Hollywood's famous, aging mountain lion has been captured by authorities. Now what?
A famous mountain lion known as the "Hollywood Cat" is being evaluated by wildlife officials after exhibiting signs of distress, including killing a leashed dog in a residential neighborhood.
P-22, as ecologists dubbed him, has made a name for himself in Los Angeles, where he's been living in Griffith Park — home to the iconic Griffith Observatory and Hollywood Sign — since at least February 2012.
He likely got to the area from the Santa Monica Mountains by traversing two major LA freeways, which the National Park Service says is "a feat other lions have died trying to do." And he's gained further notoriety over the years, with some of his greatest hits including: posing for a now-famous photoshoot by the Hollywood Sign, overcoming a public battle with rat poison, burrowing beneath a home in a saga that captivated TV audiences and allegedly killing a koala at the LA Zoo.
P-22 has been celebrated as the "Brad Pitt of mountain lions" and a sort of "ambassador for urban wildlife." But he's also getting up there: The NPS estimates he is 12 years old, which makes him the oldest Southern California cougar currently being studied and puts him at the far end of his species' typical lifespan.
The California Department of Fish and Wildlife (CDFW) calls him "a remarkably old cat in the wild," and expressed concerns that he may be exhibiting signs of distress, citing sightings and recordings of him getting close to human dwellings. P-22 is also blamed for two recent attacks on leashed chihuahuas, killing one in Hollywood Hills in November and injuring another earlier this month.
"This is an unprecedented situation in which a mountain lion has continued to survive in such an urban setting," the CDFW said. "As P-22 has aged, however, the challenges associated with living on an island of habitat seem to be increasing and scientists are noting a recent change in his behavior. This underscores the consequences of a lack of habitat connectivity for mountain lions and all wildlife."
The two agencies — state and federal — announced on Thursday that they would team up to catch P-22 and bring him in for a health evaluation. By Monday, they had successfully captured him in a resident's backyard.
P-22 is stable, but his future is uncertain
On Sunday night, authorities received an anonymous report indicating that P-22 may have been struck by a vehicle. They found him the next day in a neighborhood south of his home base and tracked him down using the GPS signal from his collar, the agencies said in a joint release.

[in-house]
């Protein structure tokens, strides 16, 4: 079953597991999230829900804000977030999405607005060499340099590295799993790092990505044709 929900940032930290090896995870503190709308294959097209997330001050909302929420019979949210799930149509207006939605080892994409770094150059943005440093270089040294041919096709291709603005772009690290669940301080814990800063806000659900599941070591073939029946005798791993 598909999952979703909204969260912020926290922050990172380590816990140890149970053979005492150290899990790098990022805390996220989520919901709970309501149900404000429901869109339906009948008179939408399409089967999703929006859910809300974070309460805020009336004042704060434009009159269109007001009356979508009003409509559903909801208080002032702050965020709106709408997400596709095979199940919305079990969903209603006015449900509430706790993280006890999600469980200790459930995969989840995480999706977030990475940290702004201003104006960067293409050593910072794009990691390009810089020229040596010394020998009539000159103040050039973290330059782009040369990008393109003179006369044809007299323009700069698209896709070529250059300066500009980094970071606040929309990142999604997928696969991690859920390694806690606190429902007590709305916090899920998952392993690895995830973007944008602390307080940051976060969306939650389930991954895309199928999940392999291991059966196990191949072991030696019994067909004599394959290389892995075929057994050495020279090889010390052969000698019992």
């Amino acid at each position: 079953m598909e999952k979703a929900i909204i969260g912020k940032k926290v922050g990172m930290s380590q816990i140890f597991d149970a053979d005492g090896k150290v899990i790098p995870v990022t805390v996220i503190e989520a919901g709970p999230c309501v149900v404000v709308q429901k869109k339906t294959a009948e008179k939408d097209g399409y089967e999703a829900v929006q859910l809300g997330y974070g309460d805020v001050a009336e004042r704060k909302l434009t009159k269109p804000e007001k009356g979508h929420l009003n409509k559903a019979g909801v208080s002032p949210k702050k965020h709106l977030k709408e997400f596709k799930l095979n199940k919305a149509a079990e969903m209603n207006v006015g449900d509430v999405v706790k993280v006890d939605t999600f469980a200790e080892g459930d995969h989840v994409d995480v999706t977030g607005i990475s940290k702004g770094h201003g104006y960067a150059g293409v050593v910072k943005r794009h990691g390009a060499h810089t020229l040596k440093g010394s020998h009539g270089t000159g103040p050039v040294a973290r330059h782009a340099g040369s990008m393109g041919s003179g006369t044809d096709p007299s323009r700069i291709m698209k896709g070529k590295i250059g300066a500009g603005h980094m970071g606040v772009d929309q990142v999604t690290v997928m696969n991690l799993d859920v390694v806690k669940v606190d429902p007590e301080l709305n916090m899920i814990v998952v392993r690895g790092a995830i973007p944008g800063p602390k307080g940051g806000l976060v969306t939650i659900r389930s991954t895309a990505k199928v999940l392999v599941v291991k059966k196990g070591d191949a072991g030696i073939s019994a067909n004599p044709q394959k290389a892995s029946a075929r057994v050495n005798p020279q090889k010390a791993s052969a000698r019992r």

Resident Sarah Picchi was working from home when a wildlife officer rang her doorbell Monday morning to inform her "there's a lion in your backyard," as she told the Washington Post.
She and her husband watched from the window as a group of officers cautiously approached the animal in the bushes, subdued him with a tranquilizer gun, checked his teeth and temperature, carried him via tarp into a container and drove away, all in roughly 40 minutes.
Picchi told the New York Times that her neighbors had been watching the sightings and were concerned about P-22, whom she described as a kindred "kind of an Angeleno himself."
"They feel a lot of empathy for him because he's kind of on his own," she said, referring to city residents.
P-22 is the only mountain lion known to have crossed the freeways, but one of many that National Park Service scientists are studying in the Santa Monica Mountains and surrounding area (and that number is growing, with officials announcing last week that one of the mountain lions they're tracking gave birth to four healthy kittens in July).
Beth Pratt, the California executive director for the National Wildlife Federation, tweeted that she cried "tears of relief" when she heard P-22 had been safely captured, emphasizing that he was brought in "quickly and humanely."
She said the cause of P-22's sudden change is not known, acknowledging the people and pets that his "distress has impacted" and thanking the community for their support during this challenging time.
"P-22 means so much to so many," she added. "There is a team dedicated to his safe keeping and making sure he has the best care and options for this next phase of his journey."
The wildlife agencies said they had transported him to a wild animal care facility for a full health evaluation, where an initial assessment found him to be in stable condition. He is undergoing additional veterinary evaluation, and the agencies say they are working to find "the most humane option" for both the lion and his community.
"CDFW veterinarians and NPS biologists will determine the best next steps for the animal while also prioritizing the safety of the surrounding communities," they said. "CDFW and NPS have already been in contact with leading institutions for animal care and rehabilitation centers."
They noted "how many people are concerned about mountain lions, their conservation and P-22 in particular," and promised to provide more updates as they have them.
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